Count to 120, starting at any number less than 120. In this range, read and write numerals and represent a number of objects with a written numeral.

Understand place value.

M.1.10

Understand the two digits of a two-digit number represent amounts of tens and ones. Understand the following as special cases:

  1. 10 can be thought of as a bundle of ten ones — called a “ten.” (e.g., A group of ten pennies is equivalent to a dime.)
  2. The numbers from 11 to 19 are composed of a ten and one, two, three, four, five, six, seven, eight or nine ones.
  3. The numbers 10, 20, 30, 40, 50, 60, 70, 80, 90 refer to one, two, three, four, five, six, seven, eight or nine tens (and 0 ones).
M.1.11

Compare two two-digit numbers based on meanings of the tens and ones digits, recording the results of comparisons with the symbols >, =, and <.

Use place value understanding and properties of operations to add and subtract.

M.1.12

Add within 100, including

  • adding a two-digit number and a one-digit number and adding a two-digit number and a multiple of 10,
  • using concrete models or drawings and strategies based on place value, properties of operations and/or the relationship between addition and subtraction.

Relate the strategy to a written method and explain the reasoning used. Understand that in adding two-digit numbers, one adds tens and tens, ones and ones, and sometimes it is necessary to compose a ten.

M.1.13

Given a two-digit number, mentally find 10 more or 10 less than the number, without having to count and explain the reasoning used.

M.1.14

Subtract multiples of 10 in the range 10-90 from multiples of 10 in the range 10-90 (positive or zero differences) using concrete models or drawings and strategies based on place value, properties of operations and/or the relationship between addition and subtraction. Relate the strategy to a written method and explain the reasoning used.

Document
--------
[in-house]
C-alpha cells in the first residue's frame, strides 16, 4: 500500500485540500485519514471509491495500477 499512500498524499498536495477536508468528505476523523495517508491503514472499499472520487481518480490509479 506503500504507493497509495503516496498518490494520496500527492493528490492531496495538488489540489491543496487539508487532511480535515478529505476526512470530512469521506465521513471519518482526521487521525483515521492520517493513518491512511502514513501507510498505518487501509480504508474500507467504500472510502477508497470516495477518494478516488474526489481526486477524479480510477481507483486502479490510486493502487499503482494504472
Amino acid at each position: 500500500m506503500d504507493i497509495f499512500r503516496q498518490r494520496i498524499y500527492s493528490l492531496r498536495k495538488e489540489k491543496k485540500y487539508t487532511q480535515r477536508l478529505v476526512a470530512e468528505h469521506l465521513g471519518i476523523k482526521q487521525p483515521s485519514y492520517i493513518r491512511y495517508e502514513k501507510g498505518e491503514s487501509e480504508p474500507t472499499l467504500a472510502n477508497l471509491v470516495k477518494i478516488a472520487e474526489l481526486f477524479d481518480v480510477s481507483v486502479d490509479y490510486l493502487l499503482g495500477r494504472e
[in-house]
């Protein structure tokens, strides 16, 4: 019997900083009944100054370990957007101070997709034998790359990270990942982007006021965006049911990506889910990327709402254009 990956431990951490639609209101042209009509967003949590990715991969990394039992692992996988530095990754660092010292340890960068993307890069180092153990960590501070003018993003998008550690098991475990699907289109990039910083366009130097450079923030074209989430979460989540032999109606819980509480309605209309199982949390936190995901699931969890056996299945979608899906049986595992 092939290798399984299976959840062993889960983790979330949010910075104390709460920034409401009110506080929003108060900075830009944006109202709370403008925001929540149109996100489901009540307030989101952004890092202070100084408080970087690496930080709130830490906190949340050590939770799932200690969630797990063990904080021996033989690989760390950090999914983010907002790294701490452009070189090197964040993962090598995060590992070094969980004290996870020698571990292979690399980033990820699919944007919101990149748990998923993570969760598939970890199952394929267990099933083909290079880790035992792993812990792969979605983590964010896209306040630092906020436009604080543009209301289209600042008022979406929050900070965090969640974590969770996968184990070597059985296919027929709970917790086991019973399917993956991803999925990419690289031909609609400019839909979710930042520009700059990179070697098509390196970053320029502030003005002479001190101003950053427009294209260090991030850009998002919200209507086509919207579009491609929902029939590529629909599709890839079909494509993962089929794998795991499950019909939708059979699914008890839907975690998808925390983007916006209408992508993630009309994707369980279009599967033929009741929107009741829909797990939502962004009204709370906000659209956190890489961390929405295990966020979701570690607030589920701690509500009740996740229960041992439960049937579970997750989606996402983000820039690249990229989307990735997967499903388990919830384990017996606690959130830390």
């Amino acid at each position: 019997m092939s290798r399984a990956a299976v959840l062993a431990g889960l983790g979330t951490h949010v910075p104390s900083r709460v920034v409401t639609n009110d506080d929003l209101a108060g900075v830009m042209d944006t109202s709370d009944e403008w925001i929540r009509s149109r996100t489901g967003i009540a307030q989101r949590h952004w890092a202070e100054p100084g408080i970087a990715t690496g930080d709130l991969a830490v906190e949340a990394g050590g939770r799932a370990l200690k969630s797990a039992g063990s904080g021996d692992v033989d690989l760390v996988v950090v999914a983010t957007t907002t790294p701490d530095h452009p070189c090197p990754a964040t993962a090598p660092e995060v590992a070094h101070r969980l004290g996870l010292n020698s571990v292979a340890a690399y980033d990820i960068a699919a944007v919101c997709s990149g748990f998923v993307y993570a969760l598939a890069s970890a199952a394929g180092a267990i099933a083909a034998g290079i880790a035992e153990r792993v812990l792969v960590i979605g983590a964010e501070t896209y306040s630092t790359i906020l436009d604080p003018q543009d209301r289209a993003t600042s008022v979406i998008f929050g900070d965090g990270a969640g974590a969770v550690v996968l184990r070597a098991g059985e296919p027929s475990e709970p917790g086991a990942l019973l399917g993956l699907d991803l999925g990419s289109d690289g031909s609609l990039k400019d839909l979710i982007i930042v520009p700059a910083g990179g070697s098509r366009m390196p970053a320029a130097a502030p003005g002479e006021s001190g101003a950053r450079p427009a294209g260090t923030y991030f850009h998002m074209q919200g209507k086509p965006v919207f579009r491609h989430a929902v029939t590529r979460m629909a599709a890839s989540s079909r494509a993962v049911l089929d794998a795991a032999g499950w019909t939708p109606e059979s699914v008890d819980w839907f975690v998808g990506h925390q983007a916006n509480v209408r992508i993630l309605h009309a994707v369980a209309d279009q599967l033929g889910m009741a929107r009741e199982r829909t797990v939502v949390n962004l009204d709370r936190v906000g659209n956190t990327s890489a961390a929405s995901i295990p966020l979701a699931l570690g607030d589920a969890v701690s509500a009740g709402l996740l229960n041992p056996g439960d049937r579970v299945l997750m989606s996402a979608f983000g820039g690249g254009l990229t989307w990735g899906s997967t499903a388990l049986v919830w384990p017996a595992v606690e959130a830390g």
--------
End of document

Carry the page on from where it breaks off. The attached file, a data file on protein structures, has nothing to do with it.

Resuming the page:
Measurement and Data

Measure lengths indirectly and by iterating length units.

M.1.15

Order three objects by length and compare the lengths of two objects indirectly by using a third object.

M.1.16

Express the length of an object as a whole number of length units, by laying multiple copies of a shorter object (the length unit) end to end; understand that the length measurement of an object is the number of same-size length units that span it with no gaps or overlaps.

Tell and write time.

M.1.17

Tell and write time in hours and half-hours using analog and digital clocks.

Represent and interpret data.

M.1.18

Organize, represent, interpret data with up to three categories; ask and answer questions about the total number of data points, how many in each category and how many more or less are in one category than in another.

Geometry

Reason with shapes and their attributes.

M.1.19

Distinguish between defining attributes (e.g., triangles are closed and three-sided) versus non-defining attributes (e.g., color, orientation, and/or overall size); build and draw shapes to possess defining attributes.

M.1.20

Compose two-dimensional shapes (rectangles, squares, trapezoids, triangles, half-circles, and quarter-circles) or three-dimensional shapes (cubes, right rectangular prisms, right circular cones, and right circular cylinders) to create a composite shape and compose new shapes from the composite shape.

M.1.21

Partition circles and rectangles into two and four equal shares, describe the shares using the words halves, fourths and quarters and use the phrases half of, fourth of and quarter of. Describe the whole as two of, or four of the shares and understand for these examples that decomposing into more equal shares creates smaller shares.